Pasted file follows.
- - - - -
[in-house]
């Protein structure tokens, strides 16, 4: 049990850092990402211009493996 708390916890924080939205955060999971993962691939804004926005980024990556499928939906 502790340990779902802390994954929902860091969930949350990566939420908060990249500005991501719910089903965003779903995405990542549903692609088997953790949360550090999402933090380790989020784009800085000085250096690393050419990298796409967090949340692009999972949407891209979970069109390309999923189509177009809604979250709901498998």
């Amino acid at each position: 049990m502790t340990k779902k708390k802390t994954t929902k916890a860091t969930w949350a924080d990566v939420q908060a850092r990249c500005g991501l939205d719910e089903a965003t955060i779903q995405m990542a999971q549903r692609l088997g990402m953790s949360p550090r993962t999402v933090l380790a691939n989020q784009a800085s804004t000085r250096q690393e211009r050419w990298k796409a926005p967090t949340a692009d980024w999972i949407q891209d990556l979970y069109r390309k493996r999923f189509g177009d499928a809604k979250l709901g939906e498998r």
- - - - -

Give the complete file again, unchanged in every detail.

[in-house]
């Protein structure tokens, strides 16, 4: 049990850092990402211009493996 708390916890924080939205955060999971993962691939804004926005980024990556499928939906 502790340990779902802390994954929902860091969930949350990566939420908060990249500005991501719910089903965003779903995405990542549903692609088997953790949360550090999402933090380790989020784009800085000085250096690393050419990298796409967090949340692009999972949407891209979970069109390309999923189509177009809604979250709901498998």
């Amino acid at each position: 049990m502790t340990k779902k708390k802390t994954t929902k916890a860091t969930w949350a924080d990566v939420q908060a850092r990249c500005g991501l939205d719910e089903a965003t955060i779903q995405m990542a999971q549903r692609l088997g990402m953790s949360p550090r993962t999402v933090l380790a691939n989020q784009a800085s804004t000085r250096q690393e211009r050419w990298k796409a926005p967090t949340a692009d980024w999972i949407q891209d990556l979970y069109r390309k493996r999923f189509g177009d499928a809604k979250l709901g939906e498998r």